|If you read about the life of the 3rd-century Christian martyr Saint Valentine of Rome, you might be confused about why his feast day has become a day to celebrate romantic love. Though legend has it that he was martyred, in part, for marrying Christian couples who were persecuted under the Roman emperor Claudius, no known reference to Valentine’s Day as a day for lovers exists until Geoffrey Chaucer’s late 14th century poem “The Parliament of Fowls.”
In the poem, Chaucer’s narrator describes how several species of birds are called together on Valentine’s Day by the goddess Nature to choose their mates for the year. The full text of the poem (which is, of course, in Middle English) is available here, but we have excerpted a key section of the poem below. Some of you might also be interested in A.S. Kline’s modern English translation, which can be found here.
Whan I was come ayen unto the place
That I of spak, that was so swote and grene,
Forth welk I tho, my-selven to solace.
Tho was I war wher that ther sat a quene
That, as of light the somer-sonne shene
Passeth the sterre, right so over mesure
She fairer was than any creature.
And in a launde, upon an hille of floures,
Was set this noble goddesse Nature;
Of braunches were hir halles and hir boures,
Y-wrought after hir craft and hir mesure;
Ne ther nas foul that cometh of engendrure,
That they ne were prest in hir presence,
To take hir doom and yeve hir audience.
For this was on Seynt Valentynes day,
Whan every foul cometh ther to chese his make,
Of every kinde, that men thynke may;
And that so huge a noyse gan they make,
That erthe and see, and tree, and every lake
So ful was, that unnethe was ther space
For me to stonde, so ful was al the place.
And right as Aleyn, in the Pleynt of Kynde,
Devyseth Nature of aray and face,
In swich array men mighten hir ther finde.
This noble emperesse, ful of grace,
Bad every foul to take his owne place,
As they were wont alwey fro yeer to yere,
Seynt Valentynes day, to stonden there.
That is to sey, the foules of ravyne
Were hyest set; and than the foules smale
That eten as hem nature wolde enclyne,
As worm or thing of whiche I telle no tale;
And water-foul sat loweste in the dale;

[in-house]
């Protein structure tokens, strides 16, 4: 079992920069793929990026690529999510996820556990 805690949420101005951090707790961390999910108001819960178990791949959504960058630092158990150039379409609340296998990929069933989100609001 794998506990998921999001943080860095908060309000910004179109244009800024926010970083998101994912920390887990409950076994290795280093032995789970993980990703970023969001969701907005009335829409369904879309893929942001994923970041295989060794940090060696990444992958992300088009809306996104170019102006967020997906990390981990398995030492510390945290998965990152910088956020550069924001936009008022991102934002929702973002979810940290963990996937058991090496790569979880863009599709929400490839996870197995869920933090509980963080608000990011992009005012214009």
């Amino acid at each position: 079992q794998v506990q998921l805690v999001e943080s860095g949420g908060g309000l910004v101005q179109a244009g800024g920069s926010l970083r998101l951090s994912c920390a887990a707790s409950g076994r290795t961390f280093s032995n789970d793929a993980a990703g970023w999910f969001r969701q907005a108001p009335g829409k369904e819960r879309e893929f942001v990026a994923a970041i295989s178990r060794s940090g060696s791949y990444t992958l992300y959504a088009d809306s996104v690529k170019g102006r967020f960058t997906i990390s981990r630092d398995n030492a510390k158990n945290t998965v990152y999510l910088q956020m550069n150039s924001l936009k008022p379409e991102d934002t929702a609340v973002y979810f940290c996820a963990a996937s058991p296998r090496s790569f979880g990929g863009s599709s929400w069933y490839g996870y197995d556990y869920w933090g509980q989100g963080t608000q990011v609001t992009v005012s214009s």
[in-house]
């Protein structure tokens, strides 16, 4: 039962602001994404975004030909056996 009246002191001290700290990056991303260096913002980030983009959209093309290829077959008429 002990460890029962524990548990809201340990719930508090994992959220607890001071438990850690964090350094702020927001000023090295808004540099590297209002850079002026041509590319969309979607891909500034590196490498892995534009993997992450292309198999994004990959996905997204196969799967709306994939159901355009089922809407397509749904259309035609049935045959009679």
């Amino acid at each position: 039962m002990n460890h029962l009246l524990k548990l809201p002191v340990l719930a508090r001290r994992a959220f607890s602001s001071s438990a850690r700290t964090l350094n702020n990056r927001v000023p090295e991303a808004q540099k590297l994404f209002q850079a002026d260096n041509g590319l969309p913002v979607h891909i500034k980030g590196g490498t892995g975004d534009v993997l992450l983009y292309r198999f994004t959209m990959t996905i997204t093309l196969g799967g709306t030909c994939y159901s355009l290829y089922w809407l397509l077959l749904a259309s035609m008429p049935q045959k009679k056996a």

But foul that liveth by seed sat on the grene,
And that so fele, that wonder was to sene.
There mighte men the royal egle finde,
That with his sharpe look perceth the sonne;
And other egles of a lower kinde,
Of which that clerkes wel devysen conne.
Ther was the tyraunt with his fethres donne
And greye, I mene the goshauk, that doth pyne
To briddes for his outrageous ravyne.
The gentil faucoun, that with his feet distreyneth
The kinges hond; the hardy sperhauk eke,
The quayles foo; the merlion that payneth
Him-self ful ofte, the larke for to seke;
Ther was the douve, with hir eyen meke;
The jalous swan, ayens his deeth that singeth;
The oule eek,that of deeth the bode bringeth;
The crane the geaunt, with his trompes soune;
The theef, the chogh; and eek the jangling pye;
The scorning jay; the eles foo, heroune;
The false lapwing, ful of trecherye;
The stare, that the counseyl can biwrey;
The tame ruddok; and the coward kyte;
The cok, that orloge is of thorpes lyte;
The sparow, Venus sone; the nightingale,
That clepeth forth the fresshe leves newe;
The swalow, mordrer of the flyes smale
That maken hony of floures fresshe of hewe;
The wedded turtel, with hir herte trew;
The pecok, with his aungels fethres brighte;
The fesaunt, scorner of the cok by nighte;
The waker goos; the cukkow ever unkinde;
The popiniay, ful of delicasye;
The drake, stroyer of his owne kinde;
The stork, the wreker of avoutrye;
The hote cormeraunt of glotonye;
The raven wys, the crow with vois of care;
The throstel olde; the frosty feldefare.
What shulde I seyn? Of foules every kinde
That in this world han fethres and stature,
Men mighten in that place assembled finde
Before the noble goddesse Nature,
And ech of hem did his besy cure
Benignely to chese or for to take,
By hir acord, his formel or his make.